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I was wondering how high the all-electric range estimate can go. I have a 2018 LT, and driving around town it's not unusual to average around 5 miles/kWh. With 14 kWh usable, I figured 70+ mile estimates were possible, and the other day it finally hit 70 for me. I did a quick look for old posts but didn't find much. What's the highest you've gotten?

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I was wondering how high the all-electric range estimate can go. I have a 2018 LT, and driving around town it's not unusual to average around 5 miles/kWh. With 14 kWh usable, I figured 70+ mile estimates were possible, and the other day it finally hit 70 for me. I did a quick look for old posts but didn't find much. What's the highest you've gotten?

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I think 71-72 is my record. Would love to see 80 someday.
 

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Don’t know about "estimated range" maximums, but my notes show that several years ago one forum member demonstrated the amazing "electric car, round trip on a single charge" potential of the Volt by driving his 2012 Volt for 81.8 ev miles using 9.8 kWh of power (8.3 miles/kWh) and his wife’s Gen 2 Volt for 114.0 ev miles using 14.4 kWh of power (7.9 miles/kWh). He accomplished this by driving at ~25 mph for hours around and around the road circling a professional football stadium parking lot (i.e., relatively level terrain) until the fully charged battery was fully depleted.
 

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After driving 70 all electric miles one day in city traffic, I got home and had two miles of estimated range left. Normally I figure 60 miles anytime the morning temps are above about 55F and stay high during the day.
 
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My highest actual (no mountains) range was 60.8. That was 3 years ago, and I no longer get those numbers. Currently the best actual range on the same route/speed ~50.

If you are not taking the car to zero and fully recharging on a somewhat regular basis, the estimate will not equal reality.
 

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78? Whoa....Why am i only getting in the 50s miles on a good day on a 2018 volt LT?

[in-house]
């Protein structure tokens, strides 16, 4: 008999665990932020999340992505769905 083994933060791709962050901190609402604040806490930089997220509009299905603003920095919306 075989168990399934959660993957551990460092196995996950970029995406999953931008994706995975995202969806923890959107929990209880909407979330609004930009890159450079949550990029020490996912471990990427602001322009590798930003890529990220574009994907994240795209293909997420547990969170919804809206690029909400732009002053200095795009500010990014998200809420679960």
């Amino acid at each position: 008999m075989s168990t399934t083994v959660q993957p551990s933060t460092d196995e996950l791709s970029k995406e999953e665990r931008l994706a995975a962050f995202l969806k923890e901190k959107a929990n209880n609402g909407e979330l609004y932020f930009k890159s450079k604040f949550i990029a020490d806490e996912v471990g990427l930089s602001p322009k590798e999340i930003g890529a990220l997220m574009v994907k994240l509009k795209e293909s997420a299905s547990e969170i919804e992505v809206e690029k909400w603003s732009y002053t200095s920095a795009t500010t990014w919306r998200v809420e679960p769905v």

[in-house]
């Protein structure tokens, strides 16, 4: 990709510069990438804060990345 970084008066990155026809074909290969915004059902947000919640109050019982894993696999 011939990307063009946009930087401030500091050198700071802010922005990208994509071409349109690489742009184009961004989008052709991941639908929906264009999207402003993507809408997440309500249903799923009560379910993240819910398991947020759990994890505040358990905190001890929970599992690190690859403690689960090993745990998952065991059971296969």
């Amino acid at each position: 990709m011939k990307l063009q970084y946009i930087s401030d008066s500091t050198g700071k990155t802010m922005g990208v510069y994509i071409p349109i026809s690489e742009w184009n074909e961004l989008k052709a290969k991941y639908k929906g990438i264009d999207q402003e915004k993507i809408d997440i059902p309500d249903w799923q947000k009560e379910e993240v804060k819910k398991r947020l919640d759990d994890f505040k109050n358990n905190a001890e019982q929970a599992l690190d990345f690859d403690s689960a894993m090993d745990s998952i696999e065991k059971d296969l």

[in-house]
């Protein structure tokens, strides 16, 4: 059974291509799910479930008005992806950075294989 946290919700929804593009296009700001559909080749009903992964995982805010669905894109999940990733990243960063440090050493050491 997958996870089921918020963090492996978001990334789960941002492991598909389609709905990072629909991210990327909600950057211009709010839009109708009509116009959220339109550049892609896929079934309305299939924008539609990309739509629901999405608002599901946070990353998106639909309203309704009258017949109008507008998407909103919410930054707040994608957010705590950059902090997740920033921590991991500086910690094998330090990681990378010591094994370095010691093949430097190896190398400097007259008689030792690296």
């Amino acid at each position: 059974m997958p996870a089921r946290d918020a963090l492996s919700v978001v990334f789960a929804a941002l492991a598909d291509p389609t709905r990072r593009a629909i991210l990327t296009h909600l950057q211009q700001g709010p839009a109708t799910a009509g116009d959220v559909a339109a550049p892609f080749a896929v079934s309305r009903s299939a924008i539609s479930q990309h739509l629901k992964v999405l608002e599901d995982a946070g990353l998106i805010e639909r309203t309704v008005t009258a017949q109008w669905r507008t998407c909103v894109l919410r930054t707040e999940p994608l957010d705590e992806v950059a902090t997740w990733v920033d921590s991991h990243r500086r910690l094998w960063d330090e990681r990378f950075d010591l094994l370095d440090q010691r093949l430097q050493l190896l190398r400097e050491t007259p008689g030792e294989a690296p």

It's almost always how and where you're driving. Peak performance is at 23 MPH, level terrain, no wind, warm and dry weather, no stopping. Do all of "not that" for worst: freeway speeds, up and down hills in a crosswind that's pelting you with a cold rain, and you left the car outside overnight so it got a good soaking in the cold for hours.
 

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It's almost always how and where you're driving. Peak performance is at 23 MPH, level terrain, no wind, warm and dry weather, no stopping. Do all of "not that" for worst: freeway speeds, up and down hills in a crosswind that's pelting you with a cold rain, and you left the car outside overnight so it got a good soaking in the cold for hours.
I live in san jose and my car is garaged! Right now it is perfect weather 70s. Most I ever got on my charge was 55. So what should i do? I am using a 110 volt if that makes a difference
 

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I live in san jose and my car is garaged! Right now it is perfect weather 70s. Most I ever got on my charge was 55. So what should i do? I am using a 110 volt if that makes a difference
how you charge the car doesn't make a difference. Biggest thing is slow down. Like, don't go over 30 MPH for a couple of driving days.
 

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I live in san jose and my car is garaged! Right now it is perfect weather 70s. Most I ever got on my charge was 55. So what should i do? I am using a 110 volt if that makes a difference
As others have said, no stopping, no AC/heat and never go above 45 or 50mph. Your range is normal for reasonable but not hypermile driving.

On my commute where I'm going 15-45 most of the way with the flow of traffic, I'll get 60+ miles per charge without much issue. 65 mph cruise control without traffic is in the 50-55 mile range.

-Charlie
 

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I was wondering how high the all-electric range estimate can go. I have a 2018 LT, and driving around town it's not unusual to average around 5 miles/kWh. With 14 kWh usable, I figured 70+ mile estimates were possible, and the other day it finally hit 70 for me. I did a quick look for old posts but didn't find much. What's the highest you've gotten?

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I've seen estimates of nearly 100 miles on my 2013 volt.

But those estimates are way wrong-- I usually only get about 25-30 miles on battery on level ground, 35 if I'm aggressively efficient.

Basically, you go on a trip to the mountains and coast most of the way down, say 2-3 hours of mostly coasting, the car becomes convinced that the whole world is a permanent downhill. Not too bright, those mileage indicators...
 

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I was wondering how high the all-electric range estimate can go. I have a 2018 LT, and driving around town it's not unusual to average around 5 miles/kWh. With 14 kWh usable, I figured 70+ mile estimates were possible, and the other day it finally hit 70 for me. I did a quick look for old posts but didn't find much. What's the highest you've gotten?

View attachment 173268
 

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The above picture was taken yesterday morning. I live in Phoenix Arizona and this is the best time of year for getting good mileage. The lowest mileage anticipated distance has ever been since I've lived here and had this car is 68 miles. It's a 2018Volt.
 
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